■Are Bakers Bad at Counting?
Characters: C - Chan; K - Kimura
A GV and a learner in class talking about bread
K: I always make it a point to eat breakfast in the morning
before going to work.
C: As one of the most worn-out proverb parents tell their
kids says, breakfast is the most important meal of the day.
What do you usually eat for breakfast?
K: A typical Japanese breakfast. I usually have tamago kake
gohan. It’s hot rice topped with raw egg. Since the rice is
still hot, the raw egg gets cooked a bit. I add soy sauce and
Japanese seasoning called furikake.
C: Ohh. I’ve been eating egg on rice since I was a kid.
I learned it from my mother. Some people find it unusual
but I’m quite fond of it. I don’t add anything, though.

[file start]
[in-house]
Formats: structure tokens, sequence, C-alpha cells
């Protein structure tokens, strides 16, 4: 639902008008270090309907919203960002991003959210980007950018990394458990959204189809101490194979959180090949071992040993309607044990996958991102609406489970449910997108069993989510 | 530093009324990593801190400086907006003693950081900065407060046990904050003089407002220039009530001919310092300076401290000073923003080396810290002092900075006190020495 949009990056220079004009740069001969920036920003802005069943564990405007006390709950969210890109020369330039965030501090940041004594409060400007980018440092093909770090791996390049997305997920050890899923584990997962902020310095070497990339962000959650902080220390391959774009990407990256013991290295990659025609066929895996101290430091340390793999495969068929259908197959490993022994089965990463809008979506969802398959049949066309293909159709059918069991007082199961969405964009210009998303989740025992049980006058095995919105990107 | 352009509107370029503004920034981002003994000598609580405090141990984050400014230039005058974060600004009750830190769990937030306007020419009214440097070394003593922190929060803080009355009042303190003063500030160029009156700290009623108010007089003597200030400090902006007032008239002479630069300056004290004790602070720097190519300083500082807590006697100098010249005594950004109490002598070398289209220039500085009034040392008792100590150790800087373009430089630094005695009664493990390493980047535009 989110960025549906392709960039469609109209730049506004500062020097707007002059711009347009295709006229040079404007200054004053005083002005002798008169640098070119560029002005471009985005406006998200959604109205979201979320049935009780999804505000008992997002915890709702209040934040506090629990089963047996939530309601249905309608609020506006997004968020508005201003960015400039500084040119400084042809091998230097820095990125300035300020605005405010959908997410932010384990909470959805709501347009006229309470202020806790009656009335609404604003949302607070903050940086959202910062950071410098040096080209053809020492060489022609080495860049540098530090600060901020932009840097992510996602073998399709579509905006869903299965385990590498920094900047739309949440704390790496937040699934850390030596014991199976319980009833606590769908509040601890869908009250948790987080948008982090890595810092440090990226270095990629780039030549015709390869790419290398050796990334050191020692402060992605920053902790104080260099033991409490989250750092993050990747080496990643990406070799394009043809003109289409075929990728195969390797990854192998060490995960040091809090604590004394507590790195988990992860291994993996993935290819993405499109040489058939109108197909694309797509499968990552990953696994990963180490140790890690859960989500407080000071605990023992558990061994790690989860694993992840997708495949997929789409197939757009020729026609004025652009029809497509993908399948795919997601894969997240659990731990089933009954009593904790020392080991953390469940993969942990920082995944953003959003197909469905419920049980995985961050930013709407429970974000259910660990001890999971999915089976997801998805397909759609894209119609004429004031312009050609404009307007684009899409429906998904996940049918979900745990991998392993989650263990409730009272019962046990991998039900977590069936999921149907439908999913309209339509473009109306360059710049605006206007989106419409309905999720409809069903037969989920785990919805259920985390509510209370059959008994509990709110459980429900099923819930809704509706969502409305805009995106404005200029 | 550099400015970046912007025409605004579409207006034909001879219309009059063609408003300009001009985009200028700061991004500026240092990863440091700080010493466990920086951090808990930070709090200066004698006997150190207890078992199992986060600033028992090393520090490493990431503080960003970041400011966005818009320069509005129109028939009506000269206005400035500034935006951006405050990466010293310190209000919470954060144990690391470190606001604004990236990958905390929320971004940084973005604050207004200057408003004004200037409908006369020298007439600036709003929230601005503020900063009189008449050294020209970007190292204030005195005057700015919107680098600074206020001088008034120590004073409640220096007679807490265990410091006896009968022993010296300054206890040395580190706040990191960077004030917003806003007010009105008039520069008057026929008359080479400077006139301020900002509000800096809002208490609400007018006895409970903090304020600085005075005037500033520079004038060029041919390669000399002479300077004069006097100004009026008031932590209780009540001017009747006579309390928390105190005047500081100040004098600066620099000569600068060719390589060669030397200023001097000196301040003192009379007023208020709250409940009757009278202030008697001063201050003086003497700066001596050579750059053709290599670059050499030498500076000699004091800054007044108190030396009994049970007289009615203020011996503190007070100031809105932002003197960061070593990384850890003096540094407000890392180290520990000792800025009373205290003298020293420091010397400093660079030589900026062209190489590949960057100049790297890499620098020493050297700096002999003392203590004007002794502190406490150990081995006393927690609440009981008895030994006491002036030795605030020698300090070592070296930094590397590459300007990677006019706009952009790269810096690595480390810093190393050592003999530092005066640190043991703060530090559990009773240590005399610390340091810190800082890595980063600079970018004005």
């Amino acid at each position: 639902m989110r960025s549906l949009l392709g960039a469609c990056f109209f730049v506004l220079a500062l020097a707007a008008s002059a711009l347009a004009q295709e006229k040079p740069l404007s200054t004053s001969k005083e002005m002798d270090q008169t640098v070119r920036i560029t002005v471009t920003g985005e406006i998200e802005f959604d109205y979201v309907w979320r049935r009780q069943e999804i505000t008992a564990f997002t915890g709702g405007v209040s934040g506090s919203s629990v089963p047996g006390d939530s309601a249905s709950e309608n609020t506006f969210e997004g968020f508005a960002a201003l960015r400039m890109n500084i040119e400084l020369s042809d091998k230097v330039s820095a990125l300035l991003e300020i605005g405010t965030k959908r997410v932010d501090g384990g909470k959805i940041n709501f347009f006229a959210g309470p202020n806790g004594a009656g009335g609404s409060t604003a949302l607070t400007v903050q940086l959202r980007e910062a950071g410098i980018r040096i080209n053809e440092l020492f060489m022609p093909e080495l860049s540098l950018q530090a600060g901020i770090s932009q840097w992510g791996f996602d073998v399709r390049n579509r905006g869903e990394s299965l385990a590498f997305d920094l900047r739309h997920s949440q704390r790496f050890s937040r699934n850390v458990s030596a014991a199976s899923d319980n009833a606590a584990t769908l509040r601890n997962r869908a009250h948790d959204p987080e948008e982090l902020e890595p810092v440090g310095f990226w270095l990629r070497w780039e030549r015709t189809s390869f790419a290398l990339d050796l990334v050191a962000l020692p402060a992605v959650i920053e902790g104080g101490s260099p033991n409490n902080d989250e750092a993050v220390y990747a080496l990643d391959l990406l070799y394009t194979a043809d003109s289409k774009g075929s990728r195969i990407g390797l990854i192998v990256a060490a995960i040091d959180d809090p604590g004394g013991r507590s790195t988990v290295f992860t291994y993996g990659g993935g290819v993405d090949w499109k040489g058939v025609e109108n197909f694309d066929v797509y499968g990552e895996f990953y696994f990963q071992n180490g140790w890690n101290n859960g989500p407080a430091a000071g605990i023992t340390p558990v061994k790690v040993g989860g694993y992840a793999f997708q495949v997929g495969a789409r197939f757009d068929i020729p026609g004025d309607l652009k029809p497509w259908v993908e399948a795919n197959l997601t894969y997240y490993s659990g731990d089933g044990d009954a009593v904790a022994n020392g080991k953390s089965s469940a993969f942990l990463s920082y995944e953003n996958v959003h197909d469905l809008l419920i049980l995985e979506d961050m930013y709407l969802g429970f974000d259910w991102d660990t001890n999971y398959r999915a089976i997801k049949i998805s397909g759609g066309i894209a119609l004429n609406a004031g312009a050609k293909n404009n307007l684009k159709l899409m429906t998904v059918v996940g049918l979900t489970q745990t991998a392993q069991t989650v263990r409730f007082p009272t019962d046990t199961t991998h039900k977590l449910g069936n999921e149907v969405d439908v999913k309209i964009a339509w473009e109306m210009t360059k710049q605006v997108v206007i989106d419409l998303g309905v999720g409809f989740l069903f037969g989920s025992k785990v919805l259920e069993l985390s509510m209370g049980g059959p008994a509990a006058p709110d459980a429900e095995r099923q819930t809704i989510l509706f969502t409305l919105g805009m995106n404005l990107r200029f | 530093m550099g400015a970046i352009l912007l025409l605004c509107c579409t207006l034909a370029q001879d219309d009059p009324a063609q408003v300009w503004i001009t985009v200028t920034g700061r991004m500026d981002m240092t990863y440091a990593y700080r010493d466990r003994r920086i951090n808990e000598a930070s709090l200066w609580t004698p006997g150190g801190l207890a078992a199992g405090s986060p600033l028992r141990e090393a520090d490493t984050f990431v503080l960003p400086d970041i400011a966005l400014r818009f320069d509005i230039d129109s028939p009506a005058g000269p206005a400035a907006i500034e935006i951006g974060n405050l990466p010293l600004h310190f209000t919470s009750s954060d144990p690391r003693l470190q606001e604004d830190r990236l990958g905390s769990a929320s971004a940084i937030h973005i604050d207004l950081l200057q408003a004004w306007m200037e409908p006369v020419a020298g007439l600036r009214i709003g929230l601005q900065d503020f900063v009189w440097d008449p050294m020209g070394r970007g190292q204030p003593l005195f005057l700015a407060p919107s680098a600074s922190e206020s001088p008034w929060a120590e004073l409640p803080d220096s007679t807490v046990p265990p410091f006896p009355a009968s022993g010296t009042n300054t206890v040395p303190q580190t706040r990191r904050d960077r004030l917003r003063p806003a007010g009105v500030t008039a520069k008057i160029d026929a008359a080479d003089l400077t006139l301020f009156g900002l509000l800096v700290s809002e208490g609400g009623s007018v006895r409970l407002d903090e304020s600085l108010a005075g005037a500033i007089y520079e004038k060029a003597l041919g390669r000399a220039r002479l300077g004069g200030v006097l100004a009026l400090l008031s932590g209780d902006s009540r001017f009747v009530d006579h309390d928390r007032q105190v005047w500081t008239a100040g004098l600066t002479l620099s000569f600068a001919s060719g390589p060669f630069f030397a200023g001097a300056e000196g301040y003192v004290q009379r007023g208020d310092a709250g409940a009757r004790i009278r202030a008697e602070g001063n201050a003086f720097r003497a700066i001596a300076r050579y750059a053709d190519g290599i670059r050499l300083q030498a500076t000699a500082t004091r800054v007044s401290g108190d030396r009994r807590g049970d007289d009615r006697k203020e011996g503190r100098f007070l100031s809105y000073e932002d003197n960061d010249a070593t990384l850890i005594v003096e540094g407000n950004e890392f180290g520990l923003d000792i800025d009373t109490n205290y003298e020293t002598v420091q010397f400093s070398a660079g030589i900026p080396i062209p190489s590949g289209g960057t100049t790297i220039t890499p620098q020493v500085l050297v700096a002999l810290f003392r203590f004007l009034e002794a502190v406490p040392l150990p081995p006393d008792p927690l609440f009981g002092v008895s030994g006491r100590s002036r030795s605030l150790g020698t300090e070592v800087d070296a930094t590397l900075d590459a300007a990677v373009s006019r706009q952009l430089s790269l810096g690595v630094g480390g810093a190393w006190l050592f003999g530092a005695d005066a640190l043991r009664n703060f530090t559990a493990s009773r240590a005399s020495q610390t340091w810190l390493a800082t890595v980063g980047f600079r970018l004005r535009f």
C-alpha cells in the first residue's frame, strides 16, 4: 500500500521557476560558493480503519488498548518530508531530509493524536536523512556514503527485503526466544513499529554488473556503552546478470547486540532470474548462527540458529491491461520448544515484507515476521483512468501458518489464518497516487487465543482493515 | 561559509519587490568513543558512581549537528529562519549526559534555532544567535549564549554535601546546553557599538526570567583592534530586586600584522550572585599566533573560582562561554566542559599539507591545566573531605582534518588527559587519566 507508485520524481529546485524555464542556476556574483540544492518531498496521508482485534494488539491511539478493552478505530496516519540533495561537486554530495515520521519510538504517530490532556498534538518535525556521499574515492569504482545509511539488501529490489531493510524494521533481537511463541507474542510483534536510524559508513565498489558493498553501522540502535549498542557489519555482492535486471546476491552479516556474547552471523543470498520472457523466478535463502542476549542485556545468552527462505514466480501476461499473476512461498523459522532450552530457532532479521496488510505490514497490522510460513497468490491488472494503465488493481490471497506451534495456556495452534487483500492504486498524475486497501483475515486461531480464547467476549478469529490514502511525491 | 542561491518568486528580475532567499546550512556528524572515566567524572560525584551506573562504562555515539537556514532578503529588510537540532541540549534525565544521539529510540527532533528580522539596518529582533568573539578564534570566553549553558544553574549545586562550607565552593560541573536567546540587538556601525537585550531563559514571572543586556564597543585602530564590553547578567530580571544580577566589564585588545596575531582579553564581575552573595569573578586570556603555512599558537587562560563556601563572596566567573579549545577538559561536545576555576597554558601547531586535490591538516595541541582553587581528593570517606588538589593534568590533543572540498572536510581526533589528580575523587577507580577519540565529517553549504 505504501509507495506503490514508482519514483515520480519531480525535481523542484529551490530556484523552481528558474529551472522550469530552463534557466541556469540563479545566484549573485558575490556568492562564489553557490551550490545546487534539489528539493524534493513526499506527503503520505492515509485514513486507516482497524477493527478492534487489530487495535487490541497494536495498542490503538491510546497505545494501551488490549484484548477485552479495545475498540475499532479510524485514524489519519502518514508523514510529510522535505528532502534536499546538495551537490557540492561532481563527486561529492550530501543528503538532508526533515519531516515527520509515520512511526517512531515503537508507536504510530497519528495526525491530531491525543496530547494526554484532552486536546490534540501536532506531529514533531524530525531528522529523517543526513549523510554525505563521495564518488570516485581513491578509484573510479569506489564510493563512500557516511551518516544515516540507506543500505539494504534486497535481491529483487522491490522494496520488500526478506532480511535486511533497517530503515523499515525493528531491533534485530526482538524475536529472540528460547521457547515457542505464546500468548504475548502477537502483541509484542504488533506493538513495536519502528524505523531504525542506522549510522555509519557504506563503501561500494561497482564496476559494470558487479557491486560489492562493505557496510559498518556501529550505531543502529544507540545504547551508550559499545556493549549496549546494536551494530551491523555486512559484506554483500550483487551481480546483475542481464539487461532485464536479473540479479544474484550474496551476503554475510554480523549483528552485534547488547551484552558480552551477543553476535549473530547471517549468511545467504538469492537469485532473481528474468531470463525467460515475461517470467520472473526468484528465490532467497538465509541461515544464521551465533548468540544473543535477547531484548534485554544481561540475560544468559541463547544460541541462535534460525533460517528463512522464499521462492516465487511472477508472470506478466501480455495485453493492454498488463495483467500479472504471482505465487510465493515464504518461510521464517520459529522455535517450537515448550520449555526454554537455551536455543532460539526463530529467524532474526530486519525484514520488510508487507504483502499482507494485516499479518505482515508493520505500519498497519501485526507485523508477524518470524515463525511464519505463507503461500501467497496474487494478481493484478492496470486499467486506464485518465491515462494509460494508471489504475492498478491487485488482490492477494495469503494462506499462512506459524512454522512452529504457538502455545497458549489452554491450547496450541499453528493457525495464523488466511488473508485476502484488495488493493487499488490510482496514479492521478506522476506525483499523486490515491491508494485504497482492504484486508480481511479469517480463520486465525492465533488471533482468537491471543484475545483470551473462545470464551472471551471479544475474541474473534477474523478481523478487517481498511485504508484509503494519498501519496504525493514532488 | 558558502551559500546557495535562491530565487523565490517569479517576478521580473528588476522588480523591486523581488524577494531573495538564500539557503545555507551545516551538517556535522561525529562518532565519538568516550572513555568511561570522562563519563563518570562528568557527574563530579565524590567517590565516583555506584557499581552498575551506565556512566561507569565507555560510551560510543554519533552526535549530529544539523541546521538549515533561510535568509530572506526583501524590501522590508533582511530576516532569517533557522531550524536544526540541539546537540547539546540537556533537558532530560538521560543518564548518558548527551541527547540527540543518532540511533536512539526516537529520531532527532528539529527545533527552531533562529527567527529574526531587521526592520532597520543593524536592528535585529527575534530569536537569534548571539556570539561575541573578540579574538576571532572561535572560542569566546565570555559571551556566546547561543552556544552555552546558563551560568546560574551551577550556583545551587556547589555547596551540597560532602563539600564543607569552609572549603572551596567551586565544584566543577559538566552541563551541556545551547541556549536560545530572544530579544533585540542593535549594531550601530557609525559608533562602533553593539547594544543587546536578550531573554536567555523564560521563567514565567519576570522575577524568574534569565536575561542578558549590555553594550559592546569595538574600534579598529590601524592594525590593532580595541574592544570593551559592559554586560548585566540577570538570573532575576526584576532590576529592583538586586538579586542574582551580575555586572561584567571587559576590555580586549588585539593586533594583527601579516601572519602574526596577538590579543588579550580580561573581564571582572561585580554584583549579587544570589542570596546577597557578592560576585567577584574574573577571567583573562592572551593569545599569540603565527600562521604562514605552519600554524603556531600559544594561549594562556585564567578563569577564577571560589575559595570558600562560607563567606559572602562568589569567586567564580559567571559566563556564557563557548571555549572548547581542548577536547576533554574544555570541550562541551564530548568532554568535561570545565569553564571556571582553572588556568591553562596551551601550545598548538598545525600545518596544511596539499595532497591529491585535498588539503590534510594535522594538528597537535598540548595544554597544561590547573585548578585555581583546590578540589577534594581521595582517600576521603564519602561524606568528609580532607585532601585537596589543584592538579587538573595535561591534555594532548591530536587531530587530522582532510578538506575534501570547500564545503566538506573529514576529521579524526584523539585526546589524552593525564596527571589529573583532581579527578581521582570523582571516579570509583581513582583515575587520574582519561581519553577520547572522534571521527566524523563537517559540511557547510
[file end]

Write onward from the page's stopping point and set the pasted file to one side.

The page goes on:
Just raw egg on rice is enough for my taste.
K: What’s a typical breakfast like in your country?
C: I’d say it’s a fifty-fifty between rice and bread. Actually,
I’m more of a bread person, myself.
K: I like bread, too. I also like having shokupan for breakfast.
It’s Japanese milk bread. My favorite is ampan or red bean bun.
C: Sounds tasty!
K: While we’re on the subject, I noticed something peculiar
while I was in the UK. Normally, when I buy a dozen eggs,
a dozen pencils, or a dozen of anything, I get twelve pieces.
But when I bought a baker’s dozen of bread, I was given 13.
I returned the extra but the shop owner said there was
C: You must be wondering, “are bakers bad at counting?”.
Hahaha. One story that goes about it from time immemorial is
as follows: In medieval times, the price of bread was
related to the price of wheat used to make it. If a baker
cheats about the price, they will be punished by getting
flogged and paying a fine. But it’s hard to determine how
much wheat you use to make bread. So, to make sure
they don’t come up short, they add an extra. .
K: I see. So that’s why it’s more than twelve.